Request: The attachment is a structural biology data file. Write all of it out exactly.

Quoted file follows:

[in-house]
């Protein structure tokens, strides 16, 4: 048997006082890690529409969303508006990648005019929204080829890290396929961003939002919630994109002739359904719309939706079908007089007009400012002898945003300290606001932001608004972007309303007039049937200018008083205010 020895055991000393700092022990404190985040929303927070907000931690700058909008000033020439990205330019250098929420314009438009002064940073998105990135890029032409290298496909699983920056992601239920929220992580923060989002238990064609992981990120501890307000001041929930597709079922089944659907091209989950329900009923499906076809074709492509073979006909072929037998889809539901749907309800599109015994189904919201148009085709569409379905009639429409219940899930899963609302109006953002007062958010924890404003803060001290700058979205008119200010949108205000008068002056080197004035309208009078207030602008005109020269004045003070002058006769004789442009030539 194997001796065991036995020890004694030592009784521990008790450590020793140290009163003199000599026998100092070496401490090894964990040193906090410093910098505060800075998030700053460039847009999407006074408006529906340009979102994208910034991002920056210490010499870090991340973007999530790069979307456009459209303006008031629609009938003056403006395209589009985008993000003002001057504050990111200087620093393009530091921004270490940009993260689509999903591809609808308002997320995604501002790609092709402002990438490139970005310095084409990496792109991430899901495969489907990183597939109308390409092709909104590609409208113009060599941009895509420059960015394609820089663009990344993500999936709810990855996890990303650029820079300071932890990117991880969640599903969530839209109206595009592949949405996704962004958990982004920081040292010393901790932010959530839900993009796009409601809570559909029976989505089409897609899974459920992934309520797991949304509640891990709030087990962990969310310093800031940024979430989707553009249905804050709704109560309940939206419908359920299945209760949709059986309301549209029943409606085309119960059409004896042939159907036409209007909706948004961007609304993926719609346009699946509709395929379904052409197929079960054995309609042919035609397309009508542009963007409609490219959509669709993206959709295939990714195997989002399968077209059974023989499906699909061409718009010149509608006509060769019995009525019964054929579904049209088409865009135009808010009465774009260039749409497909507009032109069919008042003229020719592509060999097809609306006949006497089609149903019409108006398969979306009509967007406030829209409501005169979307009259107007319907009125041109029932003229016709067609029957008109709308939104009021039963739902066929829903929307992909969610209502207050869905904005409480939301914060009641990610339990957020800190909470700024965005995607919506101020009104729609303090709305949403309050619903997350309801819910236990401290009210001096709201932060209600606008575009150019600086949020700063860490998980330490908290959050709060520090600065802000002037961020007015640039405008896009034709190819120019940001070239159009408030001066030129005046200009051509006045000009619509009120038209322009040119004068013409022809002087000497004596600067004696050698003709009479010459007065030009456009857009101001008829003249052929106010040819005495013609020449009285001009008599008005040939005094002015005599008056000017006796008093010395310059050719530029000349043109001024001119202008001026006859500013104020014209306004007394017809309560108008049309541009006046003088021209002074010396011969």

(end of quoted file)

[in-house]
């Protein structure tokens, strides 16, 4: 048997006082890690529409969303508006990648005019929204080829890290396929961003939002919630994109002739359904719309939706079908007089007009400012002898945003300290606001932001608004972007309303007039049937200018008083205010 020895055991000393700092022990404190985040929303927070907000931690700058909008000033020439990205330019250098929420314009438009002064940073998105990135890029032409290298496909699983920056992601239920929220992580923060989002238990064609992981990120501890307000001041929930597709079922089944659907091209989950329900009923499906076809074709492509073979006909072929037998889809539901749907309800599109015994189904919201148009085709569409379905009639429409219940899930899963609302109006953002007062958010924890404003803060001290700058979205008119200010949108205000008068002056080197004035309208009078207030602008005109020269004045003070002058006769004789442009030539 194997001796065991036995020890004694030592009784521990008790450590020793140290009163003199000599026998100092070496401490090894964990040193906090410093910098505060800075998030700053460039847009999407006074408006529906340009979102994208910034991002920056210490010499870090991340973007999530790069979307456009459209303006008031629609009938003056403006395209589009985008993000003002001057504050990111200087620093393009530091921004270490940009993260689509999903591809609808308002997320995604501002790609092709402002990438490139970005310095084409990496792109991430899901495969489907990183597939109308390409092709909104590609409208113009060599941009895509420059960015394609820089663009990344993500999936709810990855996890990303650029820079300071932890990117991880969640599903969530839209109206595009592949949405996704962004958990982004920081040292010393901790932010959530839900993009796009409601809570559909029976989505089409897609899974459920992934309520797991949304509640891990709030087990962990969310310093800031940024979430989707553009249905804050709704109560309940939206419908359920299945209760949709059986309301549209029943409606085309119960059409004896042939159907036409209007909706948004961007609304993926719609346009699946509709395929379904052409197929079960054995309609042919035609397309009508542009963007409609490219959509669709993206959709295939990714195997989002399968077209059974023989499906699909061409718009010149509608006509060769019995009525019964054929579904049209088409865009135009808010009465774009260039749409497909507009032109069919008042003229020719592509060999097809609306006949006497089609149903019409108006398969979306009509967007406030829209409501005169979307009259107007319907009125041109029932003229016709067609029957008109709308939104009021039963739902066929829903929307992909969610209502207050869905904005409480939301914060009641990610339990957020800190909470700024965005995607919506101020009104729609303090709305949403309050619903997350309801819910236990401290009210001096709201932060209600606008575009150019600086949020700063860490998980330490908290959050709060520090600065802000002037961020007015640039405008896009034709190819120019940001070239159009408030001066030129005046200009051509006045000009619509009120038209322009040119004068013409022809002087000497004596600067004696050698003709009479010459007065030009456009857009101001008829003249052929106010040819005495013609020449009285001009008599008005040939005094002015005599008056000017006796008093010395310059050719530029000349043109001024001119202008001026006859500013104020014209306004007394017809309560108008049309541009006046003088021209002074010396011969």